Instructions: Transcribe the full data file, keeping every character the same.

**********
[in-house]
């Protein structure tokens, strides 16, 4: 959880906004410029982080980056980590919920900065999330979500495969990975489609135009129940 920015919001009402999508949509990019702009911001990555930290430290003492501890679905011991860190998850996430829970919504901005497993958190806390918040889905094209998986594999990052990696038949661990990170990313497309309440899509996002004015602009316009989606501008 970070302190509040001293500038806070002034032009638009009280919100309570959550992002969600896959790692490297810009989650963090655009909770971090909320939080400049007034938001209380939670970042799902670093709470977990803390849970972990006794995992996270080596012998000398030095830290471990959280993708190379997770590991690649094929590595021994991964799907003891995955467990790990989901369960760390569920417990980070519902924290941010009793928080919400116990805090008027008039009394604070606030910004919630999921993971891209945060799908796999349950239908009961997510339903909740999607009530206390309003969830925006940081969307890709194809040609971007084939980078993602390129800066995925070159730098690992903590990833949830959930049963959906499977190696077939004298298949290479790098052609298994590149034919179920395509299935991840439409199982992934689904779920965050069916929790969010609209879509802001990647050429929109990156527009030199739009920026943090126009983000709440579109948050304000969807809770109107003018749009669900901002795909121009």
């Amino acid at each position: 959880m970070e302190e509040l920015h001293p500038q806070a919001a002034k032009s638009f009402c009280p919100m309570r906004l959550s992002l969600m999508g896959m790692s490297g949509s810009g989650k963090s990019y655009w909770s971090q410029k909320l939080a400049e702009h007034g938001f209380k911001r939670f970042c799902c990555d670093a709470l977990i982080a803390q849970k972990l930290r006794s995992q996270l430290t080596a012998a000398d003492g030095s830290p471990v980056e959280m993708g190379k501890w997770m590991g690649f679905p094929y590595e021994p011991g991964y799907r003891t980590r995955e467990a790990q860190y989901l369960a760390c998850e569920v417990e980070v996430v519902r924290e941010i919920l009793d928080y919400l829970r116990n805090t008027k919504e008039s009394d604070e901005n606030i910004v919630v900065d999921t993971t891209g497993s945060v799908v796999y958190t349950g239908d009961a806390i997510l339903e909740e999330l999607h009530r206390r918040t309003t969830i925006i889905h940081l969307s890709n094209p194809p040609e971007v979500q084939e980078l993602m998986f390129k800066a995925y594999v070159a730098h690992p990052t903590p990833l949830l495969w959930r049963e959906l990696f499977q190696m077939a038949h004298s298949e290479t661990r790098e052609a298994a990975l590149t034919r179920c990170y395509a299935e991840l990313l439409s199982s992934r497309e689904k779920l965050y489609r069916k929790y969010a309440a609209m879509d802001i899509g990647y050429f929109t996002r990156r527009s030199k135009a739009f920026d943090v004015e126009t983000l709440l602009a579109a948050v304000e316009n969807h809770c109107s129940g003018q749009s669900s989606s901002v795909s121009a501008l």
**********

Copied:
[in-house]
């Protein structure tokens, strides 16, 4: 959880906004410029982080980056980590919920900065999330979500495969990975489609135009129940 920015919001009402999508949509990019702009911001990555930290430290003492501890679905011991860190998850996430829970919504901005497993958190806390918040889905094209998986594999990052990696038949661990990170990313497309309440899509996002004015602009316009989606501008 970070302190509040001293500038806070002034032009638009009280919100309570959550992002969600896959790692490297810009989650963090655009909770971090909320939080400049007034938001209380939670970042799902670093709470977990803390849970972990006794995992996270080596012998000398030095830290471990959280993708190379997770590991690649094929590595021994991964799907003891995955467990790990989901369960760390569920417990980070519902924290941010009793928080919400116990805090008027008039009394604070606030910004919630999921993971891209945060799908796999349950239908009961997510339903909740999607009530206390309003969830925006940081969307890709194809040609971007084939980078993602390129800066995925070159730098690992903590990833949830959930049963959906499977190696077939004298298949290479790098052609298994590149034919179920395509299935991840439409199982992934689904779920965050069916929790969010609209879509802001990647050429929109990156527009030199739009920026943090126009983000709440579109948050304000969807809770109107003018749009669900901002795909121009």
């Amino acid at each position: 959880m970070e302190e509040l920015h001293p500038q806070a919001a002034k032009s638009f009402c009280p919100m309570r906004l959550s992002l969600m999508g896959m790692s490297g949509s810009g989650k963090s990019y655009w909770s971090q410029k909320l939080a400049e702009h007034g938001f209380k911001r939670f970042c799902c990555d670093a709470l977990i982080a803390q849970k972990l930290r006794s995992q996270l430290t080596a012998a000398d003492g030095s830290p471990v980056e959280m993708g190379k501890w997770m590991g690649f679905p094929y590595e021994p011991g991964y799907r003891t980590r995955e467990a790990q860190y989901l369960a760390c998850e569920v417990e980070v996430v519902r924290e941010i919920l009793d928080y919400l829970r116990n805090t008027k919504e008039s009394d604070e901005n606030i910004v919630v900065d999921t993971t891209g497993s945060v799908v796999y958190t349950g239908d009961a806390i997510l339903e909740e999330l999607h009530r206390r918040t309003t969830i925006i889905h940081l969307s890709n094209p194809p040609e971007v979500q084939e980078l993602m998986f390129k800066a995925y594999v070159a730098h690992p990052t903590p990833l949830l495969w959930r049963e959906l990696f499977q190696m077939a038949h004298s298949e290479t661990r790098e052609a298994a990975l590149t034919r179920c990170y395509a299935e991840l990313l439409s199982s992934r497309e689904k779920l965050y489609r069916k929790y969010a309440a609209m879509d802001i899509g990647y050429f929109t996002r990156r527009s030199k135009a739009f920026d943090v004015e126009t983000l709440l602009a579109a948050v304000e316009n969807h809770c109107s129940g003018q749009s669900s989606s901002v795909s121009a501008l």